Senator Elizabeth Warren of Massachusetts and fellow Democrat Senator Tina Smith of Minnesota have issued concerns around Fidelity’s recently announced plan to allow customers to allocate Bitcoin to their 401(k) retirement savings accounts.
At the end of April, Fidelity announced the launch of its Digital Assets Account, a new proprietary offering that enables companies—if they choose—to add Bitcoin to their customers’ retirement saving accounts.
In a Wednesday letter obtained by The Wall Street Journal, Warren and Smith pointed to the volatile nature of Bitcoin, as well as asked how Fidelity was going to deal with “significant risks such as fraud, theft, and loss” posed by the leading cryptocurrency.
“Investing in cryptocurrencies is a risky and speculative gamble, and we are concerned that Fidelity would take these risks with millions of Americans’ retirement savings,” reads the letter.
Warren and Smith are members of Senate committees that, among others, oversee retirement-related matters. Warren is a member of the Special Committee on Aging, while Smith serves on the Senate Committee on Health, Education, Labor, and Pensions.
Furthermore, the two lawmakers stated that “Bitcoin’s volatility is compounded by its susceptibility to the whims of just a handful of influencers,” specifically mentioning Tesla CEO Elon Musk, whose “tweets alone have led to Bitcoin value fluctuations as high as 8%.”
Warren and Smith demand answers
Besides raising concerns about using retirement accounts to invest in crypto, the two senators have also asked Fidelity several specific questions about their recent initiative.
First, they asked Fidelity why the firm disregarded the Department of Labor’s (DOL) concerns.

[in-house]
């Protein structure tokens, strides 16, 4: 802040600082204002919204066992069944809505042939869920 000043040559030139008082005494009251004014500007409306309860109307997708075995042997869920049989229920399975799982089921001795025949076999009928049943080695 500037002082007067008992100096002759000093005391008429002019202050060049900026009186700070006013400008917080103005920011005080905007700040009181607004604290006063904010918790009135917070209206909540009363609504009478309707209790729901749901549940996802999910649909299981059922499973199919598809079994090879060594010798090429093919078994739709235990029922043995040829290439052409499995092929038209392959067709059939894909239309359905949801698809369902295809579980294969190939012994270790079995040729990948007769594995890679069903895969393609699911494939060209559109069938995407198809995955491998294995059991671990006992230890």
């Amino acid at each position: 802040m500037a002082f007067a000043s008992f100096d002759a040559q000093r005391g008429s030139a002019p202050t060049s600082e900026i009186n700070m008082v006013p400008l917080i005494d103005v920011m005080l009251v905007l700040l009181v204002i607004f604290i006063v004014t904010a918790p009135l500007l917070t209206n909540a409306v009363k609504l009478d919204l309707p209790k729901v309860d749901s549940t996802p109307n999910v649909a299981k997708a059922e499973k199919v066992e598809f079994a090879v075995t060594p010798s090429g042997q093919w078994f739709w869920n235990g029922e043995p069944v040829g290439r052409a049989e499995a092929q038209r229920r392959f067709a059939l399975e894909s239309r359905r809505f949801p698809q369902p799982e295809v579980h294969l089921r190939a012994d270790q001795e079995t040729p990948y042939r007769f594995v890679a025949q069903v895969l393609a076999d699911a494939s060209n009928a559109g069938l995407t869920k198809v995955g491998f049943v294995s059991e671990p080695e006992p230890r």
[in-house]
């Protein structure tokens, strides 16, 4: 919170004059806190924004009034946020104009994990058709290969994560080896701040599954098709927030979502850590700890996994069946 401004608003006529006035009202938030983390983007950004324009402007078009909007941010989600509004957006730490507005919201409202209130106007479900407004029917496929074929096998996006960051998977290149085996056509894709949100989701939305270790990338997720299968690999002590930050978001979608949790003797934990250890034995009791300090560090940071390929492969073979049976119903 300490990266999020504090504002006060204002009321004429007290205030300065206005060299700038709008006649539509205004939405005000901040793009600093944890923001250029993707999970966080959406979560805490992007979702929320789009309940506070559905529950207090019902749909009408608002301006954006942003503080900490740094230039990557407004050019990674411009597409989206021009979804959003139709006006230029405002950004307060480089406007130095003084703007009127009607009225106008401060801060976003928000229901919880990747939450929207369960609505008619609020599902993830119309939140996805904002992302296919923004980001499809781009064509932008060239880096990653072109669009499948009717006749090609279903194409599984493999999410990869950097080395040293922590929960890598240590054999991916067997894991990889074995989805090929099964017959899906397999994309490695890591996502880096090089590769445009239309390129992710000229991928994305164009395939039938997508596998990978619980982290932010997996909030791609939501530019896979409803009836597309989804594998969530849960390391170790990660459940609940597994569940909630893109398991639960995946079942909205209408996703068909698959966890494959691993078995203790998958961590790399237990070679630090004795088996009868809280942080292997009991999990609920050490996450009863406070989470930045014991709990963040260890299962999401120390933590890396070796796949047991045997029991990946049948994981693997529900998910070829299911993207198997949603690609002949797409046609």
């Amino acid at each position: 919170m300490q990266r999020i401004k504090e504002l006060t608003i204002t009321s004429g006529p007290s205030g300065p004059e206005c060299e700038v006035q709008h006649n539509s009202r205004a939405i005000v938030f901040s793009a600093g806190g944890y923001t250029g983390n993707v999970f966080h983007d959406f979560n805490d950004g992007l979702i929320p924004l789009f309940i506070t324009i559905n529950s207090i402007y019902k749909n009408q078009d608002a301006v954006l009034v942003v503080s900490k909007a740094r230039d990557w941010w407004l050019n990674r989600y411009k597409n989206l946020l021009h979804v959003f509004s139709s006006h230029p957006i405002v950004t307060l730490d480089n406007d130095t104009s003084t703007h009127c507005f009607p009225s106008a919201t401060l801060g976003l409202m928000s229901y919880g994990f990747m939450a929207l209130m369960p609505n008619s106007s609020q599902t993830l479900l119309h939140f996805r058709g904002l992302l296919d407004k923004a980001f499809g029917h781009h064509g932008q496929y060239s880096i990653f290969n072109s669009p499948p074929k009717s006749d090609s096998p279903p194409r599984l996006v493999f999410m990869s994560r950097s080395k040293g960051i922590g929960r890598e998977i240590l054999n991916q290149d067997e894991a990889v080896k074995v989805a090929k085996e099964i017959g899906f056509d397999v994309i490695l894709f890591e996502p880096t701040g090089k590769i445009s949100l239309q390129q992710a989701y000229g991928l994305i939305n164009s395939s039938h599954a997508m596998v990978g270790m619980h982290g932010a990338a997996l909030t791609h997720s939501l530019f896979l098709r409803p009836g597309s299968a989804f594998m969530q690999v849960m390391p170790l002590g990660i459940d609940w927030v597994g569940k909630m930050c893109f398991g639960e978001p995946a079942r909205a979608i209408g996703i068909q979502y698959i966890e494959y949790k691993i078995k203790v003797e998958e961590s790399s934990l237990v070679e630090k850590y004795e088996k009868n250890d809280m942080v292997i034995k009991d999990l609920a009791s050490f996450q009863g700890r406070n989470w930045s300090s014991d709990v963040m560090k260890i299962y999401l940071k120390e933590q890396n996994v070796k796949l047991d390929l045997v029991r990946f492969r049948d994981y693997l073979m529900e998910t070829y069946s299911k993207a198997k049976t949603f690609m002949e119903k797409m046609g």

The investment firm’s crypto announcement followed a March press release from the DOL, in which the agency asked fiduciaries to “exercise extreme care” before adding cryptocurrencies as an investment option to a 401(k) plan.
Other questions revolve around the fee structure for customers if they decide to invest in Bitcoin and how much the firm has earned since it began its crypto mining operations.
The firm first revealed it was experimenting with Bitcoin and Ethereum mining in 2017 before launching a digital asset custody and trading platform in 2018.
Warren and Smith also asked Fidelity CEO Abigail Johnson about a potential conflict of interest, pointing out that the Boston-based firm “is both a Bitcoin miner and a purveyor of Bitcoin.”
In a statement to the media on May 5, Fidelity replied to the lawmakers, describing itself “as a Massachusetts-based company with a proven 75-plus-year history of doing what’s in the best interest of our customers.”
“We look forward to continuing our respectful dialogue with policymakers to responsibly provide access with all appropriate consumer protections and educational guidance for plan sponsors as they consider offering this innovative product. Consistent with our ongoing dialogue with regulators and policymakers, we will respond directly,” said the firm.
Fidelity is expected to respond to these specific questions raised in the letter by May 18, 2022.
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